[LEVIATHAN screens Tuesday May 21st at 7:00 pm at the Capitol Theatre in association with the Cleveland Cinematheque.]
Review by Charles Cassady, Jr.
I don't know what you would do if you won the Powerball jackpot of $600 million this past week, but I have a plan in case I ever enjoyed such a windfall. I would move to Las Vegas and set myself up in a luxury suite. Then I would keep an eye out for penniless young newlyweds. After careful evaluation, I would approach the naive lovers and offer them a million dollars if they would agree to let me sleep with the bride for one night. Just to see how their relationship survives the ethical choice they are forced to make. Yes, that's what I'd probably do. Unless the newlyweds are Clevelanders, of course. Then I could probably get away with just offering them $120.
Yes, I dream a lot about how I would conduct myself with loads of money. But how to get it? Certainly not by writing about movies, I learned that the hard way. Whilst authoring a couple of books about the Great Lakes, I did find a certain romantic appeal in the idea that, had circumstances of my life gone along a radically different course, I might have become a Great Lakes sailor. Has to be a more noble and honorable profession than writing up SAW sequels for the weekly rag, correct? And there would possibly be a decent paycheck in it as well.
Well, here to scare me straight, belatedly, is LEVIATHAN. No, not the 1989 GMO sea-monster movie that tried to cash in on James Cameron’s THE ABYSS. This is a documentary, of sorts, that bids to be the total-immersion experience in life aboard a stormswept (at least it appears to be that way) New England fishing vessel.
Allow me a slight digression: a decade ago or so there was a Great Lakes sailor, Ray Meyers, I believe his name was, who had a sideline of shooting VHS home movies during his voyage aboard the mighty haulers and freighters of the inland seas. This material he would copy and package and sell to the public, at dive shops and the like, for the edification of maritime-fanciers who wanted to experience vicariously the sense of life on board a working ship. The tapes were no-frills, narration-free scenes of massive steel vessels going in and out of ports and canal locks, the views of assorted bays, maybe a storm or two. I think he told me he actually had a lightning strike caught on video. It was for the specialty audience of boatspotters and ship fanciers.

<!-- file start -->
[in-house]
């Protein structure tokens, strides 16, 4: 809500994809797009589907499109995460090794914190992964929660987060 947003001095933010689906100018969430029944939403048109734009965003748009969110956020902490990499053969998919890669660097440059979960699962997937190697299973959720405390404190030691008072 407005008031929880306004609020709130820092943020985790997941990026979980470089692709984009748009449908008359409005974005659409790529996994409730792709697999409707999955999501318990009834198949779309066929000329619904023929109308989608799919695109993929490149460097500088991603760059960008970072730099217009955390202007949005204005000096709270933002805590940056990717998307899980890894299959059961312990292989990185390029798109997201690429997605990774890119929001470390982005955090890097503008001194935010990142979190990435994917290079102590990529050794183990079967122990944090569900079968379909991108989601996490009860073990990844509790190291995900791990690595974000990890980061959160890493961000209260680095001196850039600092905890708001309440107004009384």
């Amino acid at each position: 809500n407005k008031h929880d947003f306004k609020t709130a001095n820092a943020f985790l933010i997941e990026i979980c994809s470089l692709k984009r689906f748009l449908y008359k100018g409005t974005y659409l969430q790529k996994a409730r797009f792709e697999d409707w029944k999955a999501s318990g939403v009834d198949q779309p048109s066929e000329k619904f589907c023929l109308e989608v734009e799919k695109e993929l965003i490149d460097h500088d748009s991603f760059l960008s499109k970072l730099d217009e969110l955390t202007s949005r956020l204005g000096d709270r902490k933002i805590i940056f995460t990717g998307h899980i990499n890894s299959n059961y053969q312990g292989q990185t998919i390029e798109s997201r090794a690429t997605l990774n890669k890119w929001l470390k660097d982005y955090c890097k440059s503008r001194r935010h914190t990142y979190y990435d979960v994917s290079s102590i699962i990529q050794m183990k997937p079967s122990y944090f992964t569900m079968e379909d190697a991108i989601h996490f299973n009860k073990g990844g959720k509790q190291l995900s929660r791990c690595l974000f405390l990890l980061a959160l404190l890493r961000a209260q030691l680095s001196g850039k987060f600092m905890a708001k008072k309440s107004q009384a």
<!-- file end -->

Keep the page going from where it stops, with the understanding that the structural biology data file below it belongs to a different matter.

Now, imagine that guy with a fat arts grant and one heckuva tough, waterproof HD digital-video camera. You have LEVIATHAN, a non-narrative nonfiction from Lucian Castaing-Taylor and Verene Paravel, showing the regular routine aboard a New England fishing trawler. Since none of you have likely heard of poor old Ray Meyers, then picture LEVIATHAN instead as something like the stripped-down art-house version of TV's The Deadliest Catch.
Hand-held, chaotic imagery, bordering at times on the abstract, plunges us into a tempestuous world of anchor chains, barely-glimpsed men in rain slickers shouting orders, as the ocean's harvest is dredged and netted from the deeps. Many times we literally don't know whether it's day or night or which end is topside, as the lens shows a flock of seagulls - ever accompanying the giant fishing trawler looking for handouts - reflected mirror-like in the water (or something) and practically indistinguishable from the fractal roilings of Atlantic sea foam.
The nets dump numerous fish and marine organisms into a hold. Men stoically sort, gut and fillet the unfortunate creatures (maybe some of the rays get thrown back; others seem to be cut up on the spot for chum), leaving a mass of sea creatures, most dead and a few still living, sliding back and forth in the briny hold. One greedy gull also finds itself trapped in there; since the bird shows no fear of the camera, I must assume the rig was unattended or otherwise remote-controlled. The filmmakers did leave some cameras around like that, including tethered to floatation devices on the water.
We do see the crew, in dialogue-free glimpses of big, beefy guys wordlessly carrying out the grubby prep work, showering or sitting idly in the galley. Someone I take to be the skipper is listening to blasting grindcore rock and roll on his radio; I would have hoped for Billy Joel, thanks to "Downeaster Alexa," but I guess not. One stereotyped is confirmed, though - even today, sailors have mermaids tattooed on their biceps. Sailors and people in jail really ought to be the only folks with tattoos - they've paid the dues.
As transfixing as the DV imagery sometimes is, I have to say a little of this does tend to go a long way. And I could imagine that watching LEVIATHAN on a big screen, instead of a little preview DVD as I netted, could be a whole different experience. As in seasick.
Still, the picture ends with a memorial roll call of those lost at sea off Massachusetts in pursuit of this kind of work, and that might bring into focus the hazards faced by those whom Victor Hugo called the `toilers of the sea.' Not to mention what kind of stress and sacrifice exactly goes into bringing all that seafood to restaurants and grocery chains. In that way, the movie outpaced for me a European nonfiction essay on mechanized food production, OUR DAILY BREAD, that frankly left me cold. Almost as cold, at this point, as my plans to run away to sea and become the world's oldest cabin boy. Or official ship's critic. (2 3/4 out of 4 stars)